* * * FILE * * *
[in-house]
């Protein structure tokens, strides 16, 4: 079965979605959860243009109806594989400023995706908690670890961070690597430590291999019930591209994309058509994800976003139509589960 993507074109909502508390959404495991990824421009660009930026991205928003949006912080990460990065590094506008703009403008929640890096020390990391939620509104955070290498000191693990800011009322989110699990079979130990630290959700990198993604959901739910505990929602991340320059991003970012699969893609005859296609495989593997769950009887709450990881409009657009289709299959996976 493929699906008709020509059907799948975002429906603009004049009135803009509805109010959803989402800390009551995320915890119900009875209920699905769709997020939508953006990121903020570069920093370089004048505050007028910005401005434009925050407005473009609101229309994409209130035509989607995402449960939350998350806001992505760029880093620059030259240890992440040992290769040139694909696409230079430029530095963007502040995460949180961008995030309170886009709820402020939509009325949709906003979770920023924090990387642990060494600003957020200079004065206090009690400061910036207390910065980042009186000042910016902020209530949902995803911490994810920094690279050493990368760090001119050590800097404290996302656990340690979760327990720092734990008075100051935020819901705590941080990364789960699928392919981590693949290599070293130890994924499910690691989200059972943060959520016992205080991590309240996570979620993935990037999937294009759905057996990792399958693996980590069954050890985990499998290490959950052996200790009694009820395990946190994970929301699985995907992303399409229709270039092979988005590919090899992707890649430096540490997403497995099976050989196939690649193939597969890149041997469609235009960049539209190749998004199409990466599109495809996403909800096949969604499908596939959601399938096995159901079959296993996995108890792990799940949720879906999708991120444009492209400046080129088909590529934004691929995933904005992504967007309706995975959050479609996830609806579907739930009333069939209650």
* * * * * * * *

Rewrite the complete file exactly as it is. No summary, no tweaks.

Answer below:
[in-house]
């Protein structure tokens, strides 16, 4: 079965979605959860243009109806594989400023995706908690670890961070690597430590291999019930591209994309058509994800976003139509589960 993507074109909502508390959404495991990824421009660009930026991205928003949006912080990460990065590094506008703009403008929640890096020390990391939620509104955070290498000191693990800011009322989110699990079979130990630290959700990198993604959901739910505990929602991340320059991003970012699969893609005859296609495989593997769950009887709450990881409009657009289709299959996976 493929699906008709020509059907799948975002429906603009004049009135803009509805109010959803989402800390009551995320915890119900009875209920699905769709997020939508953006990121903020570069920093370089004048505050007028910005401005434009925050407005473009609101229309994409209130035509989607995402449960939350998350806001992505760029880093620059030259240890992440040992290769040139694909696409230079430029530095963007502040995460949180961008995030309170886009709820402020939509009325949709906003979770920023924090990387642990060494600003957020200079004065206090009690400061910036207390910065980042009186000042910016902020209530949902995803911490994810920094690279050493990368760090001119050590800097404290996302656990340690979760327990720092734990008075100051935020819901705590941080990364789960699928392919981590693949290599070293130890994924499910690691989200059972943060959520016992205080991590309240996570979620993935990037999937294009759905057996990792399958693996980590069954050890985990499998290490959950052996200790009694009820395990946190994970929301699985995907992303399409229709270039092979988005590919090899992707890649430096540490997403497995099976050989196939690649193939597969890149041997469609235009960049539209190749998004199409990466599109495809996403909800096949969604499908596939959601399938096995159901079959296993996995108890792990799940949720879906999708991120444009492209400046080129088909590529934004691929995933904005992504967007309706995975959050479609996830609806579907739930009333069939209650």